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Kiln Pointers

Taking the Confusion Out of Pyrometric Cones

To make up for the many weeks that I haven't sent out kiln pointers, I am sending three in one day. If you want information on a particular subject, just let me know.

Pyrometric Cones Ceramists of the past judged when the firing was completed by the color of the heat and length of firing. In 1886, a German ceramist named Seger made clay cones that bent when the ware received the proper heat work. He positioned the cones on a shelf inside the kiln. By looking through a view port in the kiln, he could see the cones bend and knew when to turn off the kiln. His cones took the guesswork out of firing.

Today we still use Seger’s cones. They are small pyramids of clay and mineral oxide that soften and bend when exposed to heat. When consulting your dealer with a glaze problem, you should have a bent cone from that firing. The cone will help trouble shoot the problem. The cone lets you compare one firing to the next. On a digital kiln, a cone that bends less and less with each firing indicates that the thermocouple is wearing and will soon need replacement. Without cones it would be difficult to know that.

Cones are manufactured by the Orton Ceramic Foundation and available from your distributor.

Cone Numbers The most confusing thing about cones is the way they are numbered. But once you understand the reason behind the numbers, the system becomes clear. Pyrometric cones are numbered from 022 through 01 and 1 through 10. Cone 022 matures at the lowest temperature, and 10 matures at the highest.

Seger numbered his original cones from 1 to 20, with 1 being the lowest temperature. Later, cones of even lower temperatures were needed, so new numbers were added. The new numbers started with “0” and went from 01 to 022, with higher numbers getting progressively cooler.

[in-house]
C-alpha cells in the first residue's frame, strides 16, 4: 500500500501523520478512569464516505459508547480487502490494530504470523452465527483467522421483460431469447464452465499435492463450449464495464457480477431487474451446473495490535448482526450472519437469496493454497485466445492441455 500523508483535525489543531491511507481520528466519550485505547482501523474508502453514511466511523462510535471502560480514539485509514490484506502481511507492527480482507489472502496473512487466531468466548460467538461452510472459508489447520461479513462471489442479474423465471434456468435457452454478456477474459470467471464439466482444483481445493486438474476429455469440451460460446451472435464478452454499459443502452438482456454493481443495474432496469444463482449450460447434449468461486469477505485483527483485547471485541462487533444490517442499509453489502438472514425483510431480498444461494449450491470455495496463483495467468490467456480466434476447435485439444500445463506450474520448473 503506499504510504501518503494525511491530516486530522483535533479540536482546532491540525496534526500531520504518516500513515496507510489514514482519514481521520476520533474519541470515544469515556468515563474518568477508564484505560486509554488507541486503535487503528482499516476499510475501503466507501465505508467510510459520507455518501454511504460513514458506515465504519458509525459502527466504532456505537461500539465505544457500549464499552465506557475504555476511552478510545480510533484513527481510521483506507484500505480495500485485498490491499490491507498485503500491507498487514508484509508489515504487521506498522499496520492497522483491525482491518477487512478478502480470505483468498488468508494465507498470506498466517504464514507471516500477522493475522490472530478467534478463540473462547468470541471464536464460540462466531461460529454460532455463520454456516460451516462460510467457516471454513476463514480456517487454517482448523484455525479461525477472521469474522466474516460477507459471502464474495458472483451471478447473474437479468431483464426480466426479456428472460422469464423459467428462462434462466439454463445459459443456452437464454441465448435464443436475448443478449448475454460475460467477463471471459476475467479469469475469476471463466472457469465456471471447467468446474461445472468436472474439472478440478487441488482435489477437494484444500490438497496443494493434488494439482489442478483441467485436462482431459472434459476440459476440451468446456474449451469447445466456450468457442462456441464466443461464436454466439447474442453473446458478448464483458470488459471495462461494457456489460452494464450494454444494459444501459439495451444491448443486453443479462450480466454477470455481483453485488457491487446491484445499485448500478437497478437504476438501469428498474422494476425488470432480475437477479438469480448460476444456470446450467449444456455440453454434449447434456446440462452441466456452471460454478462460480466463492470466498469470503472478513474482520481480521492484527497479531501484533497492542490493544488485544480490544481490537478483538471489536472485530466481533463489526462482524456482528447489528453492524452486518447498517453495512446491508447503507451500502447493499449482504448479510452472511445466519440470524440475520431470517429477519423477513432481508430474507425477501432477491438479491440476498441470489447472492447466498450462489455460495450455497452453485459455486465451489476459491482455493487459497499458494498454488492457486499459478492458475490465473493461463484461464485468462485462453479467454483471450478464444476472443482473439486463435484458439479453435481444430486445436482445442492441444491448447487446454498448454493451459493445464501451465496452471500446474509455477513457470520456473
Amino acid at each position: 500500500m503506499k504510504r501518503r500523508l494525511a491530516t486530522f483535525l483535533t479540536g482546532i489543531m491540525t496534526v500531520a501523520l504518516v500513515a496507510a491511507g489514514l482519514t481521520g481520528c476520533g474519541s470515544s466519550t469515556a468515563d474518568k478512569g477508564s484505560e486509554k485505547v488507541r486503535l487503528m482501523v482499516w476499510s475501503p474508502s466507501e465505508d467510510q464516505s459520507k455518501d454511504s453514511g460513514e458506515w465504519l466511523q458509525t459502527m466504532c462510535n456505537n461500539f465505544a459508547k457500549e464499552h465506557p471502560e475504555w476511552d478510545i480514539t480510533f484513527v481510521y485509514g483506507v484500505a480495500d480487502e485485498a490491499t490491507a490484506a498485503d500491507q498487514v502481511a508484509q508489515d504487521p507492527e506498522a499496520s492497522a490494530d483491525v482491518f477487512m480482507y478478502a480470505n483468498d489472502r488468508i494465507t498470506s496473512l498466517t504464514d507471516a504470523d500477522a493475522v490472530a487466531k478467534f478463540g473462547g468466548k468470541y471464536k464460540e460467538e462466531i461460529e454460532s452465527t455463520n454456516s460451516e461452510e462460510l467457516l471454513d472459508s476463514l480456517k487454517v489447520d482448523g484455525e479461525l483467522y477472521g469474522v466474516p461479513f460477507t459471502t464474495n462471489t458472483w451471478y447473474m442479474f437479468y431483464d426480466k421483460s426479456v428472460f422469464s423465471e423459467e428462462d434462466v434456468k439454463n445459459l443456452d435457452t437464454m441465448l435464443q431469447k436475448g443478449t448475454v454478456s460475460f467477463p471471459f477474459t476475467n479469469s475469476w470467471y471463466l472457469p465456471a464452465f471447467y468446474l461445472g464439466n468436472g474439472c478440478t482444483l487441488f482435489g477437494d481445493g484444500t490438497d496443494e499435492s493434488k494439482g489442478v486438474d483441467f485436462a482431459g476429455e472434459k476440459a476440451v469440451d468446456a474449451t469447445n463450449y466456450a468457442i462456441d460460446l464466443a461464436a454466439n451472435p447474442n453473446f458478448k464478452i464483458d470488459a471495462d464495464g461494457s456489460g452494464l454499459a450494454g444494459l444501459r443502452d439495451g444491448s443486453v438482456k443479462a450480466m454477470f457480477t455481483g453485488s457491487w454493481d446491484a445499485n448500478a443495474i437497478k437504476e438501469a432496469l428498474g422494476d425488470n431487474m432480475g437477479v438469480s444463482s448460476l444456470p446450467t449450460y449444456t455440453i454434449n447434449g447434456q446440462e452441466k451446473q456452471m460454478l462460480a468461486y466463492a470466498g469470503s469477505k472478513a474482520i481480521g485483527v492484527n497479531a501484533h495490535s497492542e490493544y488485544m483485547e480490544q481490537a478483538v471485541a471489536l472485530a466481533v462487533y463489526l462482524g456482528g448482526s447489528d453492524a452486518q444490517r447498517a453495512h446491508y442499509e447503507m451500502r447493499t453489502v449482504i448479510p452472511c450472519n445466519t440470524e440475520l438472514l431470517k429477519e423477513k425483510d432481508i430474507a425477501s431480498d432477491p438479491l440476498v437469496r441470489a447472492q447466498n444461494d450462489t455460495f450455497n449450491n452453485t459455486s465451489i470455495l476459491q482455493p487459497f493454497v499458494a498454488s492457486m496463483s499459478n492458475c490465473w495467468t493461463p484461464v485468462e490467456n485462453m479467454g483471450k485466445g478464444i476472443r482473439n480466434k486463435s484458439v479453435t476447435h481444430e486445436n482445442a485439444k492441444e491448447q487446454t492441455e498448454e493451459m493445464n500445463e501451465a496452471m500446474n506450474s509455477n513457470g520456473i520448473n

To avoid confusion, think of the “0” as minus. Numbers without the “0” are positive. The higher the positive number, the higher the temperature. “0” numbers are negative. The higher the negative number, the lower the temperature. With this understanding, you can quickly see that cone 5 is hotter than 05.

The number is stamped on the base of the cone. The cone number for each material is usually stated on the label by the clay or glaze manufacturer. Your supplier can also give you the cone number.

Heat Work Cones are rated by temperature. But it is more accurate to think of them as measuring heat work, not temperature alone. Heat work is the combined effect of time, temperature, and the atmosphere inside the kiln. All these factors affect the maturity of your ware and not just temperature. For instance, firing to a lower temperature for a longer time will produce the same maturity as firing to a higher temperature for a shorter time.

Consult your supplier for recommended firing rate. (Rapid firing is like cooking: the turkey may be done on the outside but not on the inside.)

Using Cones Place the cone on a kiln shelf with the ware. Kiln wash shelves before placing cones on them. (I have had cones stick permanently to bare kiln shelves.) The cone slants 8 degrees from vertical and bends in the direction of the slant. Place the cone so that it will not touch nearby ware as it bends. Cones come in either standard or self-supporting. Standard large cones must be mounted in a clay or wire plaque with 2" of the cone exposed above the cone holder. Self-supporting cones stand upright without holders. We recommend self-supporting cones; they are easier to use than standard large cones.

Handle cones carefully. If dropped, they may develop cracks that could affect their performance. Age and normal humidity do not affect the accuracy of cones. However, do not use them if they become wet.

I hope you found this information helpful!

With best wishes,

Arnold Howard Paragon Industries, Inc.



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